At the bottom of your credit report, you’ll often notice credit inquiries made by companies. Is the list long? Are the dates close together? Are you in need of more credit? It’s okay. We’ll help you learn the types of credit inquiry and how to minimize them.
What Is a Hard Inquiry?
When you apply for credit, you give the lender permission to pull your credit report. This can lower your FICO score for one year by about five to 10 points and will remain visible on your report for two years. If your score is fairly poor, multiple hard inquiries could cost you a loan, or at least decent terms on a loan.
In these instances, a creditor is looking for signs of risk (your inability to pay back any credit they give you). When a creditor is making an approval decision, it involves a hard inquiry. Credit applications may include the following:
- Apartment rental
- Credit card (or requesting a credit limit increase)
- Student loan
- Personal loan
- Business loan
Credit access can also be court ordered in relation to child support.
What Is a Soft Inquiry?
When it’s not related to a credit application, it’s a soft inquiry. Your credit score is safe. Most of the time, an existing creditor just wants to get an idea of what interest rate to offer you for their products and services. These inquiries are responsible for the “pre-approved” offers in your mail. Soft inquiries won’t affect your borrowing or purchasing power because they’re only visible to you on your credit report.
Inquiries that do not factor into your credit score:
- Checking your own credit score
- Promotional credit card offers or insurance quotes (acting on a pre-approved offer does trigger a hard inquiry)
- Background checks
- Opening a phone, cable, or internet service account
Depending on the tool a creditor uses to pull your credit, sometimes these inquiries can actually fall into a gray area. The best precaution is to ask your leasing agency, employer, etc. what kind of credit inquiry they will pull before you apply. If it’s going to be a hard inquiry, keep shopping (or ask for a soft inquiry).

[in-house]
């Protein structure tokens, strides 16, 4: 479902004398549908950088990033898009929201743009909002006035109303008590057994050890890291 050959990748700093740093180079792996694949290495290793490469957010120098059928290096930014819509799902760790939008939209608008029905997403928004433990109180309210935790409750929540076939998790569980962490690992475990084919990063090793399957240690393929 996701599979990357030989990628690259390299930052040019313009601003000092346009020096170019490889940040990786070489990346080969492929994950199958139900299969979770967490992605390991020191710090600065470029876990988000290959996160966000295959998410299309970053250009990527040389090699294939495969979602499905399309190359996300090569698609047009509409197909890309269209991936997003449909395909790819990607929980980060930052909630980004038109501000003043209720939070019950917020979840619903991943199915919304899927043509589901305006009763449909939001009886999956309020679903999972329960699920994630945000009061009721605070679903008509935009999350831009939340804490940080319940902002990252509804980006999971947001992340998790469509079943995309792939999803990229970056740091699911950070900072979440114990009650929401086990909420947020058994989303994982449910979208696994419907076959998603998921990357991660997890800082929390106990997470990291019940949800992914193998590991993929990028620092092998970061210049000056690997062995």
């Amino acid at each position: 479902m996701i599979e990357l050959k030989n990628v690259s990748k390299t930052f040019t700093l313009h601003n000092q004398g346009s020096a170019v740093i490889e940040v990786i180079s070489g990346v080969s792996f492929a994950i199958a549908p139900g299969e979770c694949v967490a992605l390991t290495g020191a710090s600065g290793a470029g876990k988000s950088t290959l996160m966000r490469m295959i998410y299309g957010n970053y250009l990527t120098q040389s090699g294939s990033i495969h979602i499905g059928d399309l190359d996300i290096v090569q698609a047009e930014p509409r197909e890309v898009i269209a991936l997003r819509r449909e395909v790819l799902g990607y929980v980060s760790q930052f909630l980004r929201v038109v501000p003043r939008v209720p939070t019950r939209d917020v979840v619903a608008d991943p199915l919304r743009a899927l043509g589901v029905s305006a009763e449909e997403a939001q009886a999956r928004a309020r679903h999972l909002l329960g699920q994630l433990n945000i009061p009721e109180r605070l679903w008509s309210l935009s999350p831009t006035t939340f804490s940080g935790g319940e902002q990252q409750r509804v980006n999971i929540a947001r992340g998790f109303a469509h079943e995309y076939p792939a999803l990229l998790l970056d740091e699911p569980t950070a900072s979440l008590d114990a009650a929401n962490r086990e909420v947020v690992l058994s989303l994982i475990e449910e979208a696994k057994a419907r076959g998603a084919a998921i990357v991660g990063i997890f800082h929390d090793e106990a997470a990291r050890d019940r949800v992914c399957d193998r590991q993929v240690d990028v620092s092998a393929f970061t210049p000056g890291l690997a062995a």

Will I Be Denied Credit Because of a Hard Inquiry?
Rarely. Your payment history and credit utilization rate matter most to a lender. But lenders approve credit based on their judgment of how successfully you manage your finances. According to MyFico, people with six inquiries or more on their credit reports are eight times more likely to declare bankruptcy than people with no inquiries. If it looks like you need money fast, it might imply that you’re overspending or in serious debt. So only apply for credit you can qualify for with your score. Five to 10 points can add up fast.
New debt means more risk, so your credit history will always be reviewed if you want to apply for credit or a loan. To take away fewer points, some credit scoring models will combine multiple hard inquiries that occur within a certain time frame:
- VantageScores combine mortgage loans and utility connections within 14 days of each other
- Newer versions of FICO scores give you 45 days instead of 14
How Do I Remove Hard Inquires From My Credit Report?
Hard inquiries can only be removed if they’re inaccurate or if they were pulled without your written permission. Call or write to the lender that checked your credit report to remove the unauthorized inquiry from your file. If you don’t recognize the lender, someone may be trying to apply for credit in your name. If you suspect identify theft, you can impose a fraud alert on your credit. Any credit given within the next 90 days will require hard copies of your identification. Inquiries are actually the least important items to remove from your credit report.